Thursday, January 01, 2009

Newtonian Convergence

I'm experiencing an odd sort of Newtonian convergence today. I'm reading Gleick's Isaac Newton, including descriptions of the many things he observed and read and wrote about in his notebooks, observations that led to his laws of motion (not to mention the calculus and other major topics in physics).

I'm also re-reading sections of Seymour Papert's 1980 book Mindstorms (subtitle: Children, Computers, and Powerful Ideas). In fact I've just read the chapter called "Microworlds: Incubators for Knowledge" in which Papert discusses how computer-based "microworlds" can provide children with a way to gain direct experience with "laws of motion" including Newton's famous three Laws of Motion. It's easier and less abstract when you have actually played with objects that behave in a Newtonian fashion (as opposed to objects like real blocks that tend to not continue in motion at a constant speed after you apply a force to them with your hand - friction makes Aristotle's ideas of motion seem more plausible at first to most people). You can also play with laws of motion other than Newton's, and if you have explored a "Turtle geometry" microworld, you will already be familiar with some "laws of motion" though you may not have called them that (e.g., the FORWARD 10 command moves the turtle by the 10 steps in its current direction, and the TURN 30 command changes the direction by 30 degrees).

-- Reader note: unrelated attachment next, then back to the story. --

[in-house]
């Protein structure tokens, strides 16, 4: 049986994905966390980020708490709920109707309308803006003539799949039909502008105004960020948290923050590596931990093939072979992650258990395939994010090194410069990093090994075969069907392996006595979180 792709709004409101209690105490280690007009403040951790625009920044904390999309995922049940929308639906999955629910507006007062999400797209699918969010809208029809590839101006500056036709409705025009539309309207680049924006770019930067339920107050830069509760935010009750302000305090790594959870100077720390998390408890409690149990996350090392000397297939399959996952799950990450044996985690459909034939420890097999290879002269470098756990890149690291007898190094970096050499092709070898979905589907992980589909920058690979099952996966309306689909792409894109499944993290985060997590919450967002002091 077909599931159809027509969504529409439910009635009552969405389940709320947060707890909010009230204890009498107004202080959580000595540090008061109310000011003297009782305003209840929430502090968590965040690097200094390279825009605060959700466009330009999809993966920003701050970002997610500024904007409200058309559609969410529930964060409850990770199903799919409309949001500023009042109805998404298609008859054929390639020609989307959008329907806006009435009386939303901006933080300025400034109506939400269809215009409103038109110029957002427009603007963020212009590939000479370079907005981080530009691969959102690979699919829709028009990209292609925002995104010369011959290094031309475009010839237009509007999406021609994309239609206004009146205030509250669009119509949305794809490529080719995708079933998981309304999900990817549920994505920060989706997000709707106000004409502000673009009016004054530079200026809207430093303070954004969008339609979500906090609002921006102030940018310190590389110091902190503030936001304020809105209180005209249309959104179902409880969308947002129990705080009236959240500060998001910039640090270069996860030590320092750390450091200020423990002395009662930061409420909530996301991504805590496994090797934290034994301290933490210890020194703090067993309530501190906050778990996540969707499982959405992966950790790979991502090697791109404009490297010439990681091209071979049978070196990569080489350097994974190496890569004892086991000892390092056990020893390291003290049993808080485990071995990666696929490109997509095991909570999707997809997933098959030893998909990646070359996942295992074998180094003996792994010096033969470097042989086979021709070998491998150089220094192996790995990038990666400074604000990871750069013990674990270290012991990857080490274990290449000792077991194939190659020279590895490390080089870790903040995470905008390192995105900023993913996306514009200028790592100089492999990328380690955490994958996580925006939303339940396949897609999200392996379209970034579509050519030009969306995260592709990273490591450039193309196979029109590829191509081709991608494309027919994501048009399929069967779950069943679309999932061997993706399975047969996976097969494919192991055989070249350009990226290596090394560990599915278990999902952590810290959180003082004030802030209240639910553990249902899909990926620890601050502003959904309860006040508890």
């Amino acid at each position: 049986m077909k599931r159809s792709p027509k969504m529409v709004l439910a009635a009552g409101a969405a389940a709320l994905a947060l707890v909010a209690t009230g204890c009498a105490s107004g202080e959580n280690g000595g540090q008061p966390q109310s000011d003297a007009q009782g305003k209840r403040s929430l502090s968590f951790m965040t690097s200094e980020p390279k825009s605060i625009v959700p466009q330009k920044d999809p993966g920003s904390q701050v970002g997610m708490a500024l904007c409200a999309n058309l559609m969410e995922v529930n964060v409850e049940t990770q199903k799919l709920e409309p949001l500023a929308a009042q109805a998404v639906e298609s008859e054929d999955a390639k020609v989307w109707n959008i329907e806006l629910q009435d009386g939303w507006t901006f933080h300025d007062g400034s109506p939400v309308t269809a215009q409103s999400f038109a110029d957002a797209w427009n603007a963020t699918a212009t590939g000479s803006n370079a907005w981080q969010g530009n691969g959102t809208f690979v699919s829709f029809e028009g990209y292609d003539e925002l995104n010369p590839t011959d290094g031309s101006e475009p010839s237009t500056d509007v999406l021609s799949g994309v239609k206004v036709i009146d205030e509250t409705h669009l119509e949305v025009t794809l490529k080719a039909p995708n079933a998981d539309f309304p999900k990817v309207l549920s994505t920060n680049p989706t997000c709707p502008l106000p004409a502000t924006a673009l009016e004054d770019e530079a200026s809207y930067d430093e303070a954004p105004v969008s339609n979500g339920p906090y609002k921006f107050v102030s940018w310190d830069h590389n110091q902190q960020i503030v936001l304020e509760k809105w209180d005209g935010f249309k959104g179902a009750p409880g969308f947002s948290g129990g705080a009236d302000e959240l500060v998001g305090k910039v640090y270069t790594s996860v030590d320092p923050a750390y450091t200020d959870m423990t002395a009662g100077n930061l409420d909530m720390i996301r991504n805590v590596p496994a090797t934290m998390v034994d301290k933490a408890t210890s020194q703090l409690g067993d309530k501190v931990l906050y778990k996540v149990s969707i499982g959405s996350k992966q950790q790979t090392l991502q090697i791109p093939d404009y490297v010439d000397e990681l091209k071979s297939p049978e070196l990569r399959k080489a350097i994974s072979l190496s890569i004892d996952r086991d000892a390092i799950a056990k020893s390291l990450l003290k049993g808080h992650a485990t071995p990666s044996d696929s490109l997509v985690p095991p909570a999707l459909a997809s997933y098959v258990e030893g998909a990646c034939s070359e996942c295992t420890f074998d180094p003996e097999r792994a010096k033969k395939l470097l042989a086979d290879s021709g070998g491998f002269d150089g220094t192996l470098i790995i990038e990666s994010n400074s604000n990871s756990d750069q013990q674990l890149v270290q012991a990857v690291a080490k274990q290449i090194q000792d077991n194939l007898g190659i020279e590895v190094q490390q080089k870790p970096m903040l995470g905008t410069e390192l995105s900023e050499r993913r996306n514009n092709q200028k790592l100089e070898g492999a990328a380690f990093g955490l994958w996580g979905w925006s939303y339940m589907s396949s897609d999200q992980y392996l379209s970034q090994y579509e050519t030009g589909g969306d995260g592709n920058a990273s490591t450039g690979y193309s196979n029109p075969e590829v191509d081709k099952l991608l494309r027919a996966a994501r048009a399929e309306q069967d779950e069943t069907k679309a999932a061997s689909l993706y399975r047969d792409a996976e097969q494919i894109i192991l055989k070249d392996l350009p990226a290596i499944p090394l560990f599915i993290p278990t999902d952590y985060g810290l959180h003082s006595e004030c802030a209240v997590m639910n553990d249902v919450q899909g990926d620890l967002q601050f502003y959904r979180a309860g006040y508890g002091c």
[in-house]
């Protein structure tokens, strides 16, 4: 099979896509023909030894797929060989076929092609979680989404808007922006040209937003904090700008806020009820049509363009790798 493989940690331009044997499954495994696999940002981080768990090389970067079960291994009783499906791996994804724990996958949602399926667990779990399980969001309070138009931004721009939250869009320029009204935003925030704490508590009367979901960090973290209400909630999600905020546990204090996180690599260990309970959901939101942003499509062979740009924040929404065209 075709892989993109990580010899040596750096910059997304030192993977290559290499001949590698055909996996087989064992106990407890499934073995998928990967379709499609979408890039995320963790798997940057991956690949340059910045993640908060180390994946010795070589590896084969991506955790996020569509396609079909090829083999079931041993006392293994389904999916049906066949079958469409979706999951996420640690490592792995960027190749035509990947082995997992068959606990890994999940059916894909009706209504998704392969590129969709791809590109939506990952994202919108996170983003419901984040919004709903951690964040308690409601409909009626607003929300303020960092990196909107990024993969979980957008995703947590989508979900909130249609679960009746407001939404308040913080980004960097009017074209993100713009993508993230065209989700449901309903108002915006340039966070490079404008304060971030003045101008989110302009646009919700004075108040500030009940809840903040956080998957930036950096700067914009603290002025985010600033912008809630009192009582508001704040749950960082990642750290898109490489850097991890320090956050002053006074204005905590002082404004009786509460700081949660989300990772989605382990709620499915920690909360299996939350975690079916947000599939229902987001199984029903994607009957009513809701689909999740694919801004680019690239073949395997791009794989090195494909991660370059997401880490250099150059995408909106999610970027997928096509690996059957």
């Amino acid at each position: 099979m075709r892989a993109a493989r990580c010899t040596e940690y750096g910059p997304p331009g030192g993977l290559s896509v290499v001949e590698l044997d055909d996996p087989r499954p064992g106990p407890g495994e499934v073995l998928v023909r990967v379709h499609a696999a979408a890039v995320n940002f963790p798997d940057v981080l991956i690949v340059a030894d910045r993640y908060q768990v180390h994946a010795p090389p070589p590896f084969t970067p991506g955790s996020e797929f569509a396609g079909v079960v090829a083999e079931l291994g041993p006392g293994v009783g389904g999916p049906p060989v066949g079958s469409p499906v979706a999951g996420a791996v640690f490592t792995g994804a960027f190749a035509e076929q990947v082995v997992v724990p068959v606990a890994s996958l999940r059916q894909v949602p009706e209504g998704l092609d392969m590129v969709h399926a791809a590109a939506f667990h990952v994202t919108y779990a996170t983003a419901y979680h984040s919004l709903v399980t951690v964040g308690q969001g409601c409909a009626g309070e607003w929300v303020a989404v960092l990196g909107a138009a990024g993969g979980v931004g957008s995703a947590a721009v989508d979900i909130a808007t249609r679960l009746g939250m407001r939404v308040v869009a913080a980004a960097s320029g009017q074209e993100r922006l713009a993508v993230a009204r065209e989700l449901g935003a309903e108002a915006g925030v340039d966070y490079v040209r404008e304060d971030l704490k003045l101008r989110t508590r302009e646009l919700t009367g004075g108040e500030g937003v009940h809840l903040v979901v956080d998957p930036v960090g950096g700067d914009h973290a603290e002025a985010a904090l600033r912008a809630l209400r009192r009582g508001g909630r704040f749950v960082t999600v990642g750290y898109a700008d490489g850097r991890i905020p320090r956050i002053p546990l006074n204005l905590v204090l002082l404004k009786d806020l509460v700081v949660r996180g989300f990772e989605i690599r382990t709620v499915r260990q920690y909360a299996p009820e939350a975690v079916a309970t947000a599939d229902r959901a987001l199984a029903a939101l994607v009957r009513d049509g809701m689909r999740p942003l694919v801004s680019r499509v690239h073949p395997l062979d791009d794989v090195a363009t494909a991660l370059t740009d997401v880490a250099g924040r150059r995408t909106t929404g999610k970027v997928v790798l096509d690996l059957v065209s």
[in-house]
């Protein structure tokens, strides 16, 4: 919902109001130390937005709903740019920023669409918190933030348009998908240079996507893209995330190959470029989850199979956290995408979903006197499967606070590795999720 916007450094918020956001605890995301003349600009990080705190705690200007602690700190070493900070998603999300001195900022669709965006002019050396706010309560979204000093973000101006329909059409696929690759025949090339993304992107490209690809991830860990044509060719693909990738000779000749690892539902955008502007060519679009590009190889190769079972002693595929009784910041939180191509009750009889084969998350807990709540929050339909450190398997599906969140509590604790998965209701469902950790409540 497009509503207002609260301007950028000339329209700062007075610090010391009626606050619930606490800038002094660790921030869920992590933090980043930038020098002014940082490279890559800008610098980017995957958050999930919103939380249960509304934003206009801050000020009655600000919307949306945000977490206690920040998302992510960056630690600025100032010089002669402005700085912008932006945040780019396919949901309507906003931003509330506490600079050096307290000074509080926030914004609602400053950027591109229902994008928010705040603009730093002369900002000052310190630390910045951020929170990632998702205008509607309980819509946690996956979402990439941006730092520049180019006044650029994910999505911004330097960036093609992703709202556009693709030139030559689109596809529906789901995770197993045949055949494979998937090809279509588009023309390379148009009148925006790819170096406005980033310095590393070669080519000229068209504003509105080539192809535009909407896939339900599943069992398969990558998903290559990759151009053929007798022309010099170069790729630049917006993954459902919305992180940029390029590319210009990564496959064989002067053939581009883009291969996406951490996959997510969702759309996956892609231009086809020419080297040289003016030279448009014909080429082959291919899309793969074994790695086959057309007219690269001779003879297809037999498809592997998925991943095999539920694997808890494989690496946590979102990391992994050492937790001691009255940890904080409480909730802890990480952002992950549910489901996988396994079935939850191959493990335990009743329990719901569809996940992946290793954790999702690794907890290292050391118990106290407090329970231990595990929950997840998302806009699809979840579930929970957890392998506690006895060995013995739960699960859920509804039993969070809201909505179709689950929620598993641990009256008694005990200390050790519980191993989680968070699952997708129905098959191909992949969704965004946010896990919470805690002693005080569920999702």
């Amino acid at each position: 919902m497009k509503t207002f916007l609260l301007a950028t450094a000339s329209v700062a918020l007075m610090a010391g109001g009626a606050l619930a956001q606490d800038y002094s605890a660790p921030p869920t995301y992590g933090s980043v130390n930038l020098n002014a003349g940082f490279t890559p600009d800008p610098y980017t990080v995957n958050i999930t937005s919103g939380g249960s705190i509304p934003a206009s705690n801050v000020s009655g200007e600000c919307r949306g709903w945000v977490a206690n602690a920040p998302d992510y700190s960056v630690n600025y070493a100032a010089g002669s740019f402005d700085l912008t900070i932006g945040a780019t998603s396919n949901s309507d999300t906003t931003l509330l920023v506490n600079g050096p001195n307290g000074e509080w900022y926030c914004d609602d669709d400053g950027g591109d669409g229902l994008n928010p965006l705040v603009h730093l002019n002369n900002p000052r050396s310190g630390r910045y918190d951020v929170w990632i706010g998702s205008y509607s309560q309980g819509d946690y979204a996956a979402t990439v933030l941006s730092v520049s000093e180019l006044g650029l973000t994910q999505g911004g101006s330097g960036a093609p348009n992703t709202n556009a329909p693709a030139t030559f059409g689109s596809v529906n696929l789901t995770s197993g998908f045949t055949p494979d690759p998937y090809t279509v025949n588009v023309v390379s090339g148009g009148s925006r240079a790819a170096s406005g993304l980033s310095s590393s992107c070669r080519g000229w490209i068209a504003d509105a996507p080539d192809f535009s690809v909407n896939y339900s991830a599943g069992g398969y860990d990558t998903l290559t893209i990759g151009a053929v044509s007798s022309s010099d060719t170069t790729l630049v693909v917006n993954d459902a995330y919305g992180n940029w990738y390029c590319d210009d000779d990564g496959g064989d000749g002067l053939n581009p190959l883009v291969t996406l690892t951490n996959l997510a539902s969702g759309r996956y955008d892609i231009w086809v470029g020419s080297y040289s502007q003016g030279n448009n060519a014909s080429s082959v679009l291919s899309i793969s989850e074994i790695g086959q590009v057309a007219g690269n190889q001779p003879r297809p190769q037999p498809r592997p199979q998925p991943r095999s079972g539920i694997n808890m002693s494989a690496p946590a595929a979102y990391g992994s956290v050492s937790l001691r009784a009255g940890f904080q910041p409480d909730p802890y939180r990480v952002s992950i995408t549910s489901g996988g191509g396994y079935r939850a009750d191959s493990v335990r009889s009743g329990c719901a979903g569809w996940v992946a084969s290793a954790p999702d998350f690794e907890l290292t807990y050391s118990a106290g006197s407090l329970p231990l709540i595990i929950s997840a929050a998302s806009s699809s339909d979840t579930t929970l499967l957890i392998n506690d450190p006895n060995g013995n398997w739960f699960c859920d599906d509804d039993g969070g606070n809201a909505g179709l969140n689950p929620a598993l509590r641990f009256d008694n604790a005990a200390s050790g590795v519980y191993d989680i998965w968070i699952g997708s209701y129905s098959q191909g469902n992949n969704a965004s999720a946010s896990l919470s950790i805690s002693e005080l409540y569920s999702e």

Papert used Logo in his microworld education work, and I'm now using Etoys, which in many ways is a direct descendant of Logo. My evolving "Moonhopper" project is basically a prototype microworld for playing with Newtonian physics. I still have a lot to figure out on this, not so much about how to simulate frictionless motion with gravity and rocket thrusters (this is pretty easy in Etoys), but on how to structure this into a teaching unit so a middle school kid can follow a general game plan and discover these powerful ideas for him or herself. This is exactly the kind of exploratory learning that Papert discusses in Mindstorms and that the Etoys/Squeak and similar environments can encourage.

1 comment:

Jacek Kupras said...

Quite good free e-book about Logo " The great Logo adventure" is here.
All the best in this year!